Kemeny v. Skorch, Gen. No. 47540

CourtUnited States Appellate Court of Illinois
Citation159 N.E.2d 489,22 Ill.App.2d 160
Docket NumberGen. No. 47540
PartiesGeorge KEMENY, Plaintiff-Appellant, v. Walter SKORCH, Sr., and Walter Skorch, Jr., Defendants-Appellees. PEOPLE of the State of Illinois, Petitioner-Appellee, v. James A. DOOLEY, Respondent-Appellant.
Decision Date15 June 1959

James A. Dooley, Chicago, pro se.

Vogel & Vogel, Chicago, Robert C. Vogel, Robert B. Johnstone, Chicago, of counsel, for appellees.

SCHWARTZ, Justice.

The problem presented by this appeal is whether the defendants' attorney on a pre-trial hearing in a personal injury case should be allowed to have the report of a medical examination made for plaintiff's attorney by an examining physician. An examining physician or medical expert is one who examines a patient not with a view to treating him, but to report his findings to the attorney and ultimately to testify if the case goes to trial. James A. Dooley (hereinafter called respondent), attorney for plaintiff, offered the reports of attending physicians, but refused to submit the report of the examining physician unless defendants stipulated that it would not be used or referred to by defendants' counsel on the trial of the cause. Defendants' counsel would not agree to that condition. The court ordered respondent to submit the report unconditionally. Respondent refused and the trial court fined him $50 and costs for contempt. From that finding, respondent has appealed to this court.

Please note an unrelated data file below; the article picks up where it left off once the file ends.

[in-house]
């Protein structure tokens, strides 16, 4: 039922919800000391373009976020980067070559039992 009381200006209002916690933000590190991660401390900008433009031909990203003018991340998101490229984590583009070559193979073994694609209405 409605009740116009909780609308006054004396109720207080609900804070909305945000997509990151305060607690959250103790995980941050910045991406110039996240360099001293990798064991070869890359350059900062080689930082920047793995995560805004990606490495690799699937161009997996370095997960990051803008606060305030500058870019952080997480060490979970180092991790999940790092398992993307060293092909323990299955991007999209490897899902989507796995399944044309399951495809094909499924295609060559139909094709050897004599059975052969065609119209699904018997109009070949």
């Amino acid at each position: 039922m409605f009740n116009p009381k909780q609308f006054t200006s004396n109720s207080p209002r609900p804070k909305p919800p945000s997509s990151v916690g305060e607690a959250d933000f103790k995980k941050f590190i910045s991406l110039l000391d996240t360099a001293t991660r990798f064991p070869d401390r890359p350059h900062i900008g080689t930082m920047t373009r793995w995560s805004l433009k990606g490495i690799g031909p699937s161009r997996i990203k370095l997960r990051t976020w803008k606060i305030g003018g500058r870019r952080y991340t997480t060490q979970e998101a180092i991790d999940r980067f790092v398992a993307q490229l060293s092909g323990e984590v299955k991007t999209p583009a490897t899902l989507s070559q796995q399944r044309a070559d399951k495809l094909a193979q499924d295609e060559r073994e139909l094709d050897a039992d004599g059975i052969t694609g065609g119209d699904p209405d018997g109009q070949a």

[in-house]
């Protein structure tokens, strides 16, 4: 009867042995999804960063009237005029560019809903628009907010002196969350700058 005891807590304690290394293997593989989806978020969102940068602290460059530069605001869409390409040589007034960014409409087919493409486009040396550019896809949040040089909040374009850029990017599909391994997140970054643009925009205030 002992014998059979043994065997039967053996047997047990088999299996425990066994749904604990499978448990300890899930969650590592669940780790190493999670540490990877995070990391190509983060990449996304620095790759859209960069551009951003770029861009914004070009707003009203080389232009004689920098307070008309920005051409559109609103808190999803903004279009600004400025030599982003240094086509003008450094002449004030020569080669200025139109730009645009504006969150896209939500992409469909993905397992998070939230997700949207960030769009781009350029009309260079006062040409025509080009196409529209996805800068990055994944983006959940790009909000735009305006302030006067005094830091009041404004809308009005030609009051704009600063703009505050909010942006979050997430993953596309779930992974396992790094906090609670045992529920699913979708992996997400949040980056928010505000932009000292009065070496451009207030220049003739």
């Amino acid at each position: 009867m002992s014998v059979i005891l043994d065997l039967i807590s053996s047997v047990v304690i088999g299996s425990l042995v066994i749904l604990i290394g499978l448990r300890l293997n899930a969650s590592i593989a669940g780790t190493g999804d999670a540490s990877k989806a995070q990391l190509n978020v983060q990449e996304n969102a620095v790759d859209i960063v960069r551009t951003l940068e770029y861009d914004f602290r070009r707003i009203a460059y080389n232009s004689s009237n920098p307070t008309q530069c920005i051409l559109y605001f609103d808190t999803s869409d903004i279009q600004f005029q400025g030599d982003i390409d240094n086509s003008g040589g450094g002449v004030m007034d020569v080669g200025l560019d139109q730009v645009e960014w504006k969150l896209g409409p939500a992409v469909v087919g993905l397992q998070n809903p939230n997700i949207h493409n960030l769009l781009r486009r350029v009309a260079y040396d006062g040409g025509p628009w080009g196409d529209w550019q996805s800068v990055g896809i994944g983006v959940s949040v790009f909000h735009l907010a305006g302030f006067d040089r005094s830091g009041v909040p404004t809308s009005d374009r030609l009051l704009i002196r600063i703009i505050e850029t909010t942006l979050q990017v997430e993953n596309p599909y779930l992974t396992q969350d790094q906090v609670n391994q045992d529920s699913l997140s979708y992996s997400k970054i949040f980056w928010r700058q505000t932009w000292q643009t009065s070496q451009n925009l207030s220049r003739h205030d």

On oral argument we were advised by both sides that this is in the nature of a test case to settle an issue now disturbing and delaying the disposition of personal injury matters through the pre-trial conference route.

At the threshold of our consideration of the matter we are met with the argument by defendants that this court has no jurisdiction to pass upon the question on this appeal; that the order of a court having jurisdiction must be obeyed until it is reversed or set aside in a direct proceeding for that purpose; and that in a proceeding for contempt it cannot be urged that the order is invalid as long as the respondent is in contempt thereof.